Sunday, September 16, 2012

Playground observations

We took the kids to the playground yesterday.  It was overcast and in the low 70's, unusual for September in central Texas.  No surprise, then, that there were a gazillion other kids there too.

Parents were conspicuously absent.  There were a few doting parents here and there, usually associated in some way with toddlers who were just learning to climb.  Many parents were sitting in their cars, texting, talking on their phones, or listening to ipods. 

One dad immediately stood out to me.  When he wasn't cuddling with his son on the bench, he was beaming with joy, watching his young boy explore the playground equipment.  The dad was attentive, calm, and happy to share the nice afternoon with his son. 

I didn't notice it immediately.  But when I did, I couldn't stop thinking about it.  That little boy was the first black child I had ever seen with Down Syndrome.  And he was beautiful. 

I wanted to tell the dad many things.  Thank you, thank you for letting him live.  Thank you for being a wonderful testimony of what it means to parent a special-needs child.  Thank you for letting me witness your joy.

But I didn't.  I thought that might be too strange coming from an absolute stranger.  Instead, we smiled at each other as our kids played peek-a-boo through the playground equipment.  We chuckled together as our boys beat out a rhythm on a table top.


I'm still thinking today - Lord, how do you want us to grow our family?  What comes next after this next round of embryo adoption?  Are you calling us to special needs adoption?  I sometimes have to avoid reading descriptions of waiting children because I want to rescue them all; I get very emotionally attached and feel pain at the grievances in their lives. 

God, I'm not quite sure where You're sending us long term (or really even short term!), please lead us to the little ones who need us the most. 

Wednesday, September 5, 2012

Back in the Game

Now that our house in Virginia is finally rented, we're jumping back into the adoption arena again!

While there are many different ways to pursue embryo adoption or embryo donation, we feel very strongly that a traditional adoption process (or as close as one can get) is the most dignified manner of adopting embryos.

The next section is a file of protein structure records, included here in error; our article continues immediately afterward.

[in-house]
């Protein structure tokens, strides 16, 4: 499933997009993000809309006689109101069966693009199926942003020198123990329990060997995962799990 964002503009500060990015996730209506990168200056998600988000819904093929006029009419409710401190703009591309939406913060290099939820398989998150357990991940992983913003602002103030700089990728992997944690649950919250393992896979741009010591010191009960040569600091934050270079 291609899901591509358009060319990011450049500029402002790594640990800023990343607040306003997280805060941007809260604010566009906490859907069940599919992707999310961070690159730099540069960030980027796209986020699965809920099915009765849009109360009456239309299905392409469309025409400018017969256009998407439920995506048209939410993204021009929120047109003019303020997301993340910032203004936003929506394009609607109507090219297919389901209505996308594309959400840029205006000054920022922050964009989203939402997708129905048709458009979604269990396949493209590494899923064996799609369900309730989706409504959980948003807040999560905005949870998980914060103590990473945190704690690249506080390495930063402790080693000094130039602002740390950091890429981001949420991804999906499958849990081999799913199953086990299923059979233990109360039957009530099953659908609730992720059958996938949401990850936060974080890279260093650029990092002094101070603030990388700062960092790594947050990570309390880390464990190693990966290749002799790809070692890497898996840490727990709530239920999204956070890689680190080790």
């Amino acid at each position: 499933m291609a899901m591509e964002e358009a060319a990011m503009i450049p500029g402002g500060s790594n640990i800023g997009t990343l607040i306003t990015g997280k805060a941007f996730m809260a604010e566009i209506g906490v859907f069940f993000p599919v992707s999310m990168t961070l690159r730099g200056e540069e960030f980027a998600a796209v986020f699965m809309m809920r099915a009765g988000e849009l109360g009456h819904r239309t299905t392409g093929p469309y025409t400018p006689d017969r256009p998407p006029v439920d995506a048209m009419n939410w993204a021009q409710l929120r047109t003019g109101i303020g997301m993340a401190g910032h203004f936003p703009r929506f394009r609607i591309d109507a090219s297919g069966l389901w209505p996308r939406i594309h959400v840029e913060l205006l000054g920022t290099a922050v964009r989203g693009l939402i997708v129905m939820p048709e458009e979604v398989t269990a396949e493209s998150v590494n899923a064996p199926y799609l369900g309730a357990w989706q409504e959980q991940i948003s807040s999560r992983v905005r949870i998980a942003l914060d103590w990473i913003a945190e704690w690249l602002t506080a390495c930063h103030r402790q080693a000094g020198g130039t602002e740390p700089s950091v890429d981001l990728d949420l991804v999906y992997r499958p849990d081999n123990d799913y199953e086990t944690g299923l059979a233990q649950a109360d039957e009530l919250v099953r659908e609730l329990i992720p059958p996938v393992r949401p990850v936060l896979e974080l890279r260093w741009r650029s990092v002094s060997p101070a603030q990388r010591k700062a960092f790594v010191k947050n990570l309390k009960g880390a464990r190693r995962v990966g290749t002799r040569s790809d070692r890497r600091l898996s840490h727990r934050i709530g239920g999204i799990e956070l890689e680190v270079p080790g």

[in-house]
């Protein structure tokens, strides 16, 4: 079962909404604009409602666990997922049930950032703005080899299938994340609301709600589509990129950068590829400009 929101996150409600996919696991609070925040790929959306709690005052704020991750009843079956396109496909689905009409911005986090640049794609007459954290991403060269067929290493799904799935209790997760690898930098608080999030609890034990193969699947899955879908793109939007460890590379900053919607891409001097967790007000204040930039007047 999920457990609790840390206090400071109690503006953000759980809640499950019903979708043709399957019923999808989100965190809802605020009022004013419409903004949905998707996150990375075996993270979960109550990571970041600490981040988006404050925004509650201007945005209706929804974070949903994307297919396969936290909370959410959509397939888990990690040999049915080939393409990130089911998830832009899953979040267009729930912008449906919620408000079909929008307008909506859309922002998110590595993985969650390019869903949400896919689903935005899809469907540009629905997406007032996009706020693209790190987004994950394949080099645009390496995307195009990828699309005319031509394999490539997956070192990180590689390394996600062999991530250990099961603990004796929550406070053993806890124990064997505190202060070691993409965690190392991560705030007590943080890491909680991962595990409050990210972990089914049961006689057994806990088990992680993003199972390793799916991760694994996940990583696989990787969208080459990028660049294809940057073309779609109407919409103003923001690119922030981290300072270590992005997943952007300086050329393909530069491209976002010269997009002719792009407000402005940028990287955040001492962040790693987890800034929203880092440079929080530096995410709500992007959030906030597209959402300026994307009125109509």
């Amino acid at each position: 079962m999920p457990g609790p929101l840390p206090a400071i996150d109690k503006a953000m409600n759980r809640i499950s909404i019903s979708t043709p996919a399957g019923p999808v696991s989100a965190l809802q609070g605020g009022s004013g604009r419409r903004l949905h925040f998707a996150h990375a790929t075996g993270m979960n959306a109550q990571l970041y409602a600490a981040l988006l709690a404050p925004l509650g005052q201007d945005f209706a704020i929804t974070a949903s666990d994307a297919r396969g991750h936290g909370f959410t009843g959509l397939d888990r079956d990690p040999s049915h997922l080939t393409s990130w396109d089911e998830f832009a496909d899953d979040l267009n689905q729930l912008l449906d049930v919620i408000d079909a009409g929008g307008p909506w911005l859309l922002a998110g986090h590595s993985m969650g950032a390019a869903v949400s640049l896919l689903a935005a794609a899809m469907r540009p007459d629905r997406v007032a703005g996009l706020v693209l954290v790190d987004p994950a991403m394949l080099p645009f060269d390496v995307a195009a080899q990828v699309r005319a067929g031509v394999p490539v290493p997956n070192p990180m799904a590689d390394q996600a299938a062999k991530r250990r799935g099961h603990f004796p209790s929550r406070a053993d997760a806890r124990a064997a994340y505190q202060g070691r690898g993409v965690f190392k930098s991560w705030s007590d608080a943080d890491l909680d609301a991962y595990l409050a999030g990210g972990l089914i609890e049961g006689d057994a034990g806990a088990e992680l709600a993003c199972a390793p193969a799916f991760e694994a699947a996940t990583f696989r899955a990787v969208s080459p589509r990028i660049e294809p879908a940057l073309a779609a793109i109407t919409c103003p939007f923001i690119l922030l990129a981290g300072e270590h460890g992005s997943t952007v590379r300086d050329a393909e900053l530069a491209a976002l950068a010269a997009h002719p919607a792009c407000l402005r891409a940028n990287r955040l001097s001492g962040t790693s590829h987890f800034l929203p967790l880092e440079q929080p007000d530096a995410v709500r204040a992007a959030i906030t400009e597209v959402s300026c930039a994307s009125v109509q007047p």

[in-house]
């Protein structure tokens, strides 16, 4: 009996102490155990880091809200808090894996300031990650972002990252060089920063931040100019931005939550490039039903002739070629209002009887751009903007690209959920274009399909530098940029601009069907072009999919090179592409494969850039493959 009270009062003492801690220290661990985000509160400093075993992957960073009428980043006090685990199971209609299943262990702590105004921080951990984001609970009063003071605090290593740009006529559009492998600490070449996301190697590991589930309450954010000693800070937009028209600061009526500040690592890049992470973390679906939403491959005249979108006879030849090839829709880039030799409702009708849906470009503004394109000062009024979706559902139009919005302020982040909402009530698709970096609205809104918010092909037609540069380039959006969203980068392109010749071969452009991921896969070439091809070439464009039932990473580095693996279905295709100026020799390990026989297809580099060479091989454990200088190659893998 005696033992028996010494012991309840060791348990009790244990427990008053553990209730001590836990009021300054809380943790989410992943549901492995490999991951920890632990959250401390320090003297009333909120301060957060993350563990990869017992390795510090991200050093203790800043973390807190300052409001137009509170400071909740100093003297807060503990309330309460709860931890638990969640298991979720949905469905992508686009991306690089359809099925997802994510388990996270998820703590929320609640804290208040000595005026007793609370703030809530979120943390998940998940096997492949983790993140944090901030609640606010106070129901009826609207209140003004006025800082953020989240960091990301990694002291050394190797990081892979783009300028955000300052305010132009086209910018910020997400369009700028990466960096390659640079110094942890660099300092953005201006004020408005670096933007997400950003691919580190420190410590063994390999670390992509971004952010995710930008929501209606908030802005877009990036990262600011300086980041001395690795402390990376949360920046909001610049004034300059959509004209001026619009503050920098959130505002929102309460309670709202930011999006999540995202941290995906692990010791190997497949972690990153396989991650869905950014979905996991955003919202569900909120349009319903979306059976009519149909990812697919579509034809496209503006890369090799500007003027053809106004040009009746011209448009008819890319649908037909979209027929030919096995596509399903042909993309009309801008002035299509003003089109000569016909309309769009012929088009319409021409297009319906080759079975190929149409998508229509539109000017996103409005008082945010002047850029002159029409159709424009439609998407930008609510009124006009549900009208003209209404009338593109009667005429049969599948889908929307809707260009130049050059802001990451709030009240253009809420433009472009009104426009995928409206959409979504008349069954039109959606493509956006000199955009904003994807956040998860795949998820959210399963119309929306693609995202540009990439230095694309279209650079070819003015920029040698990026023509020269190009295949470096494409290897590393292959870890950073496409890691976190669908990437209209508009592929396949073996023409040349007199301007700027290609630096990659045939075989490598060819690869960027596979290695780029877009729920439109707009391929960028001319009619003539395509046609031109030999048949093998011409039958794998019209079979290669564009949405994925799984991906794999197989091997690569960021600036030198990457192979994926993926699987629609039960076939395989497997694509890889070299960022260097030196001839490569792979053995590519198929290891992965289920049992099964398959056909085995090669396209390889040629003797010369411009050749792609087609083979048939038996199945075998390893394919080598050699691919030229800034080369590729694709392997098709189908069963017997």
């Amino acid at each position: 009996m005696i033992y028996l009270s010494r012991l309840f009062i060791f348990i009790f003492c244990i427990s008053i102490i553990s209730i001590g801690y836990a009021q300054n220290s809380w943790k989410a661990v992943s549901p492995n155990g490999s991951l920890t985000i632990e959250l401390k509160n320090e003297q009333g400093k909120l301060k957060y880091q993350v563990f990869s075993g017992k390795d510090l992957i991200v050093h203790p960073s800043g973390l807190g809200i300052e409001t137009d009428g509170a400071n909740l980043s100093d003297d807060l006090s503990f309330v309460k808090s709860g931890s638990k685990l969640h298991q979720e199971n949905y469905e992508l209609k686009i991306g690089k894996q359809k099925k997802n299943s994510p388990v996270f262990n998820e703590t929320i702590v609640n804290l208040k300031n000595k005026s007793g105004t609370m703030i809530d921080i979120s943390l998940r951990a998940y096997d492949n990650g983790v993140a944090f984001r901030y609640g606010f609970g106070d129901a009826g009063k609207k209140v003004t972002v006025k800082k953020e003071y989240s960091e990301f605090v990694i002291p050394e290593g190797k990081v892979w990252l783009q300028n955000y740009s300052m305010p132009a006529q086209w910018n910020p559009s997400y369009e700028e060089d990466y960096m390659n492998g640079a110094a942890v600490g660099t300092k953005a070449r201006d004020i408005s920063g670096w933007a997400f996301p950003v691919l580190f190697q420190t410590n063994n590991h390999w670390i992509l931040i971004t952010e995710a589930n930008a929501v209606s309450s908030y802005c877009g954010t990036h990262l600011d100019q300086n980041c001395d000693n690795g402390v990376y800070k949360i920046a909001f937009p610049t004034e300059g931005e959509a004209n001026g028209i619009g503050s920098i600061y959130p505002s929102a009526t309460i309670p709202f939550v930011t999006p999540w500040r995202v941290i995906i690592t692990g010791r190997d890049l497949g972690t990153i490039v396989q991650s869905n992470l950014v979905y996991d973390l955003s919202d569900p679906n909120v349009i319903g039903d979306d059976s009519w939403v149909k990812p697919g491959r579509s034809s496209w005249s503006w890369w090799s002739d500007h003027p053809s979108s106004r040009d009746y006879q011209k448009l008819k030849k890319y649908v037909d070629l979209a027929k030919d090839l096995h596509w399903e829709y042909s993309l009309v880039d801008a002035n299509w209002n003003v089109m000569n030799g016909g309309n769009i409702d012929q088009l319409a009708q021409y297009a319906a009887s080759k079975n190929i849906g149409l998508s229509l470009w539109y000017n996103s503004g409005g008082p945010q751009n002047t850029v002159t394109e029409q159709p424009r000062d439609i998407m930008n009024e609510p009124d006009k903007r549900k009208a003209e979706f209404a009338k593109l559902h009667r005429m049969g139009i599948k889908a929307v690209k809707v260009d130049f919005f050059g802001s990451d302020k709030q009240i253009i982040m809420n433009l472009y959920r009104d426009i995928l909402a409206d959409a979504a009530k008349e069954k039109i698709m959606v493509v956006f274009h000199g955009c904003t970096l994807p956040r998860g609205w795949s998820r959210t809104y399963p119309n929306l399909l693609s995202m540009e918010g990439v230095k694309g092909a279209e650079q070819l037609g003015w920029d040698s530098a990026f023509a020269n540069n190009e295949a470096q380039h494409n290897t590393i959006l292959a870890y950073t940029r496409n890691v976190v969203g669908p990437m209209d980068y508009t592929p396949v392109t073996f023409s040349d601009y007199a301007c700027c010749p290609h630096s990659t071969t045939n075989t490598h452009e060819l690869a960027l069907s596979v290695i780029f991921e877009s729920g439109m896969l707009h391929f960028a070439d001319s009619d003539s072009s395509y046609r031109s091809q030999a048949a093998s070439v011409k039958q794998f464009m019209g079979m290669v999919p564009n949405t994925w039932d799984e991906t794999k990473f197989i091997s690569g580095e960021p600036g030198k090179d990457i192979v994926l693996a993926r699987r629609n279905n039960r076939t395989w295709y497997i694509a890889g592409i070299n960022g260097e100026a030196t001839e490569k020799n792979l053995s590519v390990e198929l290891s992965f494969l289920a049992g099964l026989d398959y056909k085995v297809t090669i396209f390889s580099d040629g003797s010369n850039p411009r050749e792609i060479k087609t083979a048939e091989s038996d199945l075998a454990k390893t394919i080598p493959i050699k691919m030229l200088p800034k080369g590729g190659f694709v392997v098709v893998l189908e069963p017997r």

This means we'll first procure a home study through a local agency.  Last time we worked with Bethany Christian Services for this step.  They were an expensive choice, but worth it, we thought, because they were located nationwide. We thought future home studies could be streamlined by always working with the same agency.  And then God laughed, because the Army sent us to a state in which Bethany has no presence. 

Instead of Bethany, we're now going to be working with Generations Adoptions (out of Waco) for our home study.  Lucky for us, this agency's home study is way cheaper than last time.  Woo hoo!

Once our home study is completed, we'll move on to the embryo adoption part with Nightlight's Snowflake Program. 

Here's the projected timeline, but since so much of the paperwork has to be compiled from third parties, it's anyone's guess as to the actual timeline.  We also try to not move on to the next step until the prior step is paid for.  Since we're a one income family this time around, things may move a little more slowly due to finances.

October - submit initial paperwork for the home study.
Late fall - complete home study; submit Nightlight's Snowflake application
Late winter - early Spring 2013 - complete Snowflake paperwork; be matched with embryos
Late Spring 2013 - embryo transfer prep and embryo transfer

And I know, now that I've published the projected timeline, that things will not go according to plan.  That's life.  If nothing else, I'm making this public so you can nag me about completing paperwork.  ;-)

Home studies vary a bit from agency to agency.  Here's our checklist for Generations' contracted home study, just to give you a feel for the process.

  • Submission of the application for contracted home study
  • Submission of supporting documents:
    • photo of couple
    • photos of home exterior (including front and back yards)
    • criminal background check
    • copies of drivers licenses
    • lists of addresses (include county) for past 10 years
    • fingerprinting ($44.20 per adult in the home)
    • provide a floor plan of the home (including dimensions of rooms and purposes)
    • provide directions to home
    • provide autobiography for each parent
    • statement of income (last year's W-2 form)
    • copy of savings and checking account statements for 2 months
    • proof of health insurance coverage
    • proof of life insurance coverage
    • five references (four from non-relatives, one from a relative) - agency will contact from addresses in application
    • proof of employment (pay stubs for each parent)
    • good employment record (resume for each parent)
    • copy of marriage license
    • birth certificates for entire fmaily
    • medical evaluation forms for entire family
    • sign acknowledgment of behavior policy
  • Home study visit completed (with all family members present)
  • Environmental inspection
  • fire inspection
  • $1500.00 home study fee
There are a few key differences that we've already noted between Bethany and Generations.  Price.  The number of interviews (Bethany required four, I think, and Generations just one).  Number of references (Bethany required fewer than Generations).  Depth of list of addresses (means we've got to include a UD address!).

Not only do I have my work cut out for me, if I'm to make my personal goal of submitting Step 1 items by October 1, but I'll also need to start nagging Bryan.  Some couples may operate differently, but I make him write his own autobiography.  And let me tell you, writing an autobiography is not one of his favorite ways to pass time.